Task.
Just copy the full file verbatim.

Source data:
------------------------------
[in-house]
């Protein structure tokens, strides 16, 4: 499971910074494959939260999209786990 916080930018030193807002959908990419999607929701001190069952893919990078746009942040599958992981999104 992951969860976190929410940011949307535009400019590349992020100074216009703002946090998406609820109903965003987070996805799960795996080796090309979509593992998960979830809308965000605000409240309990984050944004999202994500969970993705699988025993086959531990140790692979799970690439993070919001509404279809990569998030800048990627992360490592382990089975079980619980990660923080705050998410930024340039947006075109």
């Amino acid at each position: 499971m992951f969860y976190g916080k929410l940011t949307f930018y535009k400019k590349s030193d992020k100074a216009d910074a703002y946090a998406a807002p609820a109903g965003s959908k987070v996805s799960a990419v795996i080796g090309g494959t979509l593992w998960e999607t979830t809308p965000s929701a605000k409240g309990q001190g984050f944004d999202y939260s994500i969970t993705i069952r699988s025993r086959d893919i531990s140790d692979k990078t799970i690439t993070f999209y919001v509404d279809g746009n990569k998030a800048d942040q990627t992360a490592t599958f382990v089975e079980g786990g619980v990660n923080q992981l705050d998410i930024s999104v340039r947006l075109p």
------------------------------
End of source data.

[in-house]
């Protein structure tokens, strides 16, 4: 499971910074494959939260999209786990 916080930018030193807002959908990419999607929701001190069952893919990078746009942040599958992981999104 992951969860976190929410940011949307535009400019590349992020100074216009703002946090998406609820109903965003987070996805799960795996080796090309979509593992998960979830809308965000605000409240309990984050944004999202994500969970993705699988025993086959531990140790692979799970690439993070919001509404279809990569998030800048990627992360490592382990089975079980619980990660923080705050998410930024340039947006075109």
């Amino acid at each position: 499971m992951f969860y976190g916080k929410l940011t949307f930018y535009k400019k590349s030193d992020k100074a216009d910074a703002y946090a998406a807002p609820a109903g965003s959908k987070v996805s799960a990419v795996i080796g090309g494959t979509l593992w998960e999607t979830t809308p965000s929701a605000k409240g309990q001190g984050f944004d999202y939260s994500i969970t993705i069952r699988s025993r086959d893919i531990s140790d692979k990078t799970i690439t993070f999209y919001v509404d279809g746009n990569k998030a800048d942040q990627t992360a490592t599958f382990v089975e079980g786990g619980v990660n923080q992981l705050d998410i930024s999104v340039r947006l075109p």